Part of the excitement of live classical music is to see people play it up close. Nowadays we have a different visual perception than a hundred years ago, so why do concert halls not use screens to show details of a performance to people who can’t see it from the back? Or why are we not using more physical enhancement for acoustically difficult concert halls? Or offering more contents to download before and during a performance? There is an unnecessary purism about technology in concert halls, but we should move the concert experience into the 21st century. As creative artists we should be at the forefront of using technology creatively.

David B: More catering to those without attention spans. If you need visual spectacle, try opera.

Tommy:  Do you know how much it costs to do this? Do you have any suggestions for who might pay for such things? In order to put an image up on a screen, you need cameras, camera operators, rigging, someone to select the shots, a projector, a screen, and all the personnel it takes to achieve this. All these things cost money, and most orchestras are just trying to break even on a concert. To raise money to support these ideas, manpower and time is needed – and they cost money too. It should be mentioned, however, that many orchestras do actually have screens during performances. And you’ll find that, almost without exception, some of the audience like it and some of them hate it. Promoters wrestle with this.

10. Every program should contain a contemporary piece

Along with the unexpected element, there is often a lack of relevance or cutting edge to classical programs. Every piece was once new and unexpected and we have to reconnect the classical repertoire with our contemporary lives, we must play the music of our time. This is not to say that we shouldn’t play the historical masterpieces, but classical music has become a kind of “fetishizing of the past”, as Alex Ross calls it in a great article about Beethoven’s influence on classical music for the New Yorker. Programming the great works of the past alongside the music of our own time will shed a different light on the musical past as well as the musical present.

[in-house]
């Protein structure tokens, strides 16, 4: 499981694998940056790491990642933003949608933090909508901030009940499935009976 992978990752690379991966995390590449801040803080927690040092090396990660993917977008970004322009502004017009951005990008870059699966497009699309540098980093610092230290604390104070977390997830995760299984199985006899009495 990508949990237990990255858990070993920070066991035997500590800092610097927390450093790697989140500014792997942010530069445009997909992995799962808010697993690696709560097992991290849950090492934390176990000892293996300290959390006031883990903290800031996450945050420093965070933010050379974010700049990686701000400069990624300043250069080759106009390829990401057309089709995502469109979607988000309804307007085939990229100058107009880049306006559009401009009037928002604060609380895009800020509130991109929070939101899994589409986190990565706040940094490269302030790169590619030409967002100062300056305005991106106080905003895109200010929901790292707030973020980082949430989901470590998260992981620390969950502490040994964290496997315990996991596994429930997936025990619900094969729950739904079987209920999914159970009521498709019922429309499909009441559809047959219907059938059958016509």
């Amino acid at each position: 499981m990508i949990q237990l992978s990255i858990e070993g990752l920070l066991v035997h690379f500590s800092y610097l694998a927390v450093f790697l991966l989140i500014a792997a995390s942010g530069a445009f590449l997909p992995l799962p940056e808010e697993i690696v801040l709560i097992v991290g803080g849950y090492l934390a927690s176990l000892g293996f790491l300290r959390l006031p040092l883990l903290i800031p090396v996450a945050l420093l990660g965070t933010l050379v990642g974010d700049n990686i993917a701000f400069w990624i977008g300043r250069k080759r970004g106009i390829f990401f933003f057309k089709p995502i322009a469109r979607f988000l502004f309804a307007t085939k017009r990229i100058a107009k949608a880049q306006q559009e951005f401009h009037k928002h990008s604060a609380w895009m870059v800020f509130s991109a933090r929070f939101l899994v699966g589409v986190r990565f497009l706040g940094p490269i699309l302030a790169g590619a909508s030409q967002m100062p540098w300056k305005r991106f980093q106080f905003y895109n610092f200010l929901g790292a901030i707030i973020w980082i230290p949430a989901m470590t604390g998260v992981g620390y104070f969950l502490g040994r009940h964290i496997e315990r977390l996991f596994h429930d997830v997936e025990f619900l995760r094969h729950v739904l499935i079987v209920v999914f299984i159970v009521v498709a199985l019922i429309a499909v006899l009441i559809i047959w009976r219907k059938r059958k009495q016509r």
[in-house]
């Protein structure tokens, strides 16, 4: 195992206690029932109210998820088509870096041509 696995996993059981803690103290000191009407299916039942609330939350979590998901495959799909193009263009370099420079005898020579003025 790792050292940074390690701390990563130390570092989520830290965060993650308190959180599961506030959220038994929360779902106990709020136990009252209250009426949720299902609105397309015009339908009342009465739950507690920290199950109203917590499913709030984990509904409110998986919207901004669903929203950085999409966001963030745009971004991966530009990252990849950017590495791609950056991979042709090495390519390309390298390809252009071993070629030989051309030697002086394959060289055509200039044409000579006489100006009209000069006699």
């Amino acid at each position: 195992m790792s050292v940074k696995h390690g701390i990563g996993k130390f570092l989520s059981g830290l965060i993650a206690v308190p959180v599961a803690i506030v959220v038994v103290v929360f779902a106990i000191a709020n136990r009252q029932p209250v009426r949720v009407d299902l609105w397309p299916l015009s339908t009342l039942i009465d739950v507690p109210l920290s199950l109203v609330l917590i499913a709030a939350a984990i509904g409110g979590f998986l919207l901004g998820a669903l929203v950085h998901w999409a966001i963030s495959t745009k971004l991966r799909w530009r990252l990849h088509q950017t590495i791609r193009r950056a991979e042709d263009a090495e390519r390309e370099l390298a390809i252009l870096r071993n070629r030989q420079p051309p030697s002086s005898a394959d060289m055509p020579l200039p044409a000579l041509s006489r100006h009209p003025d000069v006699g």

David H:  NO! What on earth? I can understand the good intentions behind this and more needs to be done to promote and incorporate modern music, but there is a wonderful corpus of music written throughout history which needs to be heard. Sometimes it is better WITHOUT such an addition.

David A:  Hard and fast rules like this do not help. The reverse is to say every contemporary program should contain a piece from the 18th century. This idea does not work. What is needed is variety in programming. 

Tommy: I have to assume you know how much it costs to perform contemporary music: the commissioning itself (if appropriate), extra rehearsal, usually extra players and hiring of extra instruments (especially percussion), the expensive music hire costs and royalty collection. Although it should be noted that many, many orchestras around the world do exactly what you suggest and programme “the great works of the past alongside the music of our own time”, so at the very least your suggestion is rather redundant. And, hard as it is for you to accept this, some audiences are very happy to listen to the old pieces, sometimes without contemporary works – and anyway, intelligent programming doesn’t mean box-ticking.

Maestroblh:  Obviously, as I conduct a number of wind groups, much of our repertoire is contemporary in nature.  I more often than not cajole orchestras for playing nothing but "dead, white, male, European" music.  I think we need to remember that, until sometime in the mid to late nineteenth century, all of the music offered at concerts and recitals was new.  Movements of symphonies were rarely played in succession, and audiences applauded when they heard something they liked (how many stories have we heard of premieres in which particular movements were encored?).  To me, the solution is simple.  The "classical" world needs to get off its high horse and make the concert experience more enjoyable.  Maybe even leave the lights up so they can actually read the program notes!

For the record, here's my upcoming concert with the Quad City Wind Ensemble:

Stafford/Stamp:  Star-Spangled Banner (a love song for my country)

Karel Husa:  Smetana Fanfare (1984)

Carl Friedemann, trans. Lake:  Slavonic Rhapsody No. 1 (1904, ed. 1913)

Robert Russell Bennett:  Rose Variations (1955), Kurt Dupuis, soloist

Richard Scott Cohen:  Azcárraga (1994)

Ralph Vaughan Williams:  Toccata Marziale (1924)

Ralph Hultgren:  The Hornets' Nest (1988)

Ottorino Respighi, trans. Leidzen:  "Pines of the Appian Way," from Pines of Rome (1924)

Hmmm.  Split almost 50-50 between dead and alive.  Three Europeans (a German-Swiss, a Brit, and an Italian), a transplant (Czech-born Husa has been a U.S. citizen since 1959) two Americans and an Australian.  And more than one surprise in store.....

Wednesday, October 8, 2014

Atlanta: lots of commotion but little motion

While Atlanta burns, the fiddles are silent...